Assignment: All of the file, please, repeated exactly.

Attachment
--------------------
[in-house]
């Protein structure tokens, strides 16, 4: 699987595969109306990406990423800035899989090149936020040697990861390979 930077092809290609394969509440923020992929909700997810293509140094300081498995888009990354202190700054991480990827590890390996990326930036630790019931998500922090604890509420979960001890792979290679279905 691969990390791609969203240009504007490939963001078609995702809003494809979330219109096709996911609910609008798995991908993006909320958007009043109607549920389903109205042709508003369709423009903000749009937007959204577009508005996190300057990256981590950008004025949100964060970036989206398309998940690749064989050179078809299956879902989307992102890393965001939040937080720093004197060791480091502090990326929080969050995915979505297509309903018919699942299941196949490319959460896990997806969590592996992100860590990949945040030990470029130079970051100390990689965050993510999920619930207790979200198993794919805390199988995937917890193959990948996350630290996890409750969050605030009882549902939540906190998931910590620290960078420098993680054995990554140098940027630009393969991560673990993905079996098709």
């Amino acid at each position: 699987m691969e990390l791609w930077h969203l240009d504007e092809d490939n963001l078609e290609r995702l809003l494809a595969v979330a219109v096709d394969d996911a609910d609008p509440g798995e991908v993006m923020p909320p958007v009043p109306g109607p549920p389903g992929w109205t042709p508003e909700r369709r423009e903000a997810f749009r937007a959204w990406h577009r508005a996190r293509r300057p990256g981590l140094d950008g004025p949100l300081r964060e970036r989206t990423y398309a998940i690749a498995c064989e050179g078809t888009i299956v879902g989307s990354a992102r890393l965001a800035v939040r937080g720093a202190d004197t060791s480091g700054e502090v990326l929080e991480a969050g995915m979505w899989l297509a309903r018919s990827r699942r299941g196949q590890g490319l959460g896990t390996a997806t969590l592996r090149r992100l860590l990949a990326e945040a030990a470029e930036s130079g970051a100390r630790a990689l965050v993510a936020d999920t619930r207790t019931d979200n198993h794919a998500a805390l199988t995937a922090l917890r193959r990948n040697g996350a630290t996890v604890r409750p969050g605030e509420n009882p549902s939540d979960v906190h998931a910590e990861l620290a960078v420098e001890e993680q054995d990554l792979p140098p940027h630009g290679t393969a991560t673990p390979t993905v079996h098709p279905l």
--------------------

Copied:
[in-house]
């Protein structure tokens, strides 16, 4: 699987595969109306990406990423800035899989090149936020040697990861390979 930077092809290609394969509440923020992929909700997810293509140094300081498995888009990354202190700054991480990827590890390996990326930036630790019931998500922090604890509420979960001890792979290679279905 691969990390791609969203240009504007490939963001078609995702809003494809979330219109096709996911609910609008798995991908993006909320958007009043109607549920389903109205042709508003369709423009903000749009937007959204577009508005996190300057990256981590950008004025949100964060970036989206398309998940690749064989050179078809299956879902989307992102890393965001939040937080720093004197060791480091502090990326929080969050995915979505297509309903018919699942299941196949490319959460896990997806969590592996992100860590990949945040030990470029130079970051100390990689965050993510999920619930207790979200198993794919805390199988995937917890193959990948996350630290996890409750969050605030009882549902939540906190998931910590620290960078420098993680054995990554140098940027630009393969991560673990993905079996098709």
């Amino acid at each position: 699987m691969e990390l791609w930077h969203l240009d504007e092809d490939n963001l078609e290609r995702l809003l494809a595969v979330a219109v096709d394969d996911a609910d609008p509440g798995e991908v993006m923020p909320p958007v009043p109306g109607p549920p389903g992929w109205t042709p508003e909700r369709r423009e903000a997810f749009r937007a959204w990406h577009r508005a996190r293509r300057p990256g981590l140094d950008g004025p949100l300081r964060e970036r989206t990423y398309a998940i690749a498995c064989e050179g078809t888009i299956v879902g989307s990354a992102r890393l965001a800035v939040r937080g720093a202190d004197t060791s480091g700054e502090v990326l929080e991480a969050g995915m979505w899989l297509a309903r018919s990827r699942r299941g196949q590890g490319l959460g896990t390996a997806t969590l592996r090149r992100l860590l990949a990326e945040a030990a470029e930036s130079g970051a100390r630790a990689l965050v993510a936020d999920t619930r207790t019931d979200n198993h794919a998500a805390l199988t995937a922090l917890r193959r990948n040697g996350a630290t996890v604890r409750p969050g605030e509420n009882p549902s939540d979960v906190h998931a910590e990861l620290a960078v420098e001890e993680q054995d990554l792979p140098p940027h630009g290679t393969a991560t673990p390979t993905v079996h098709p279905l």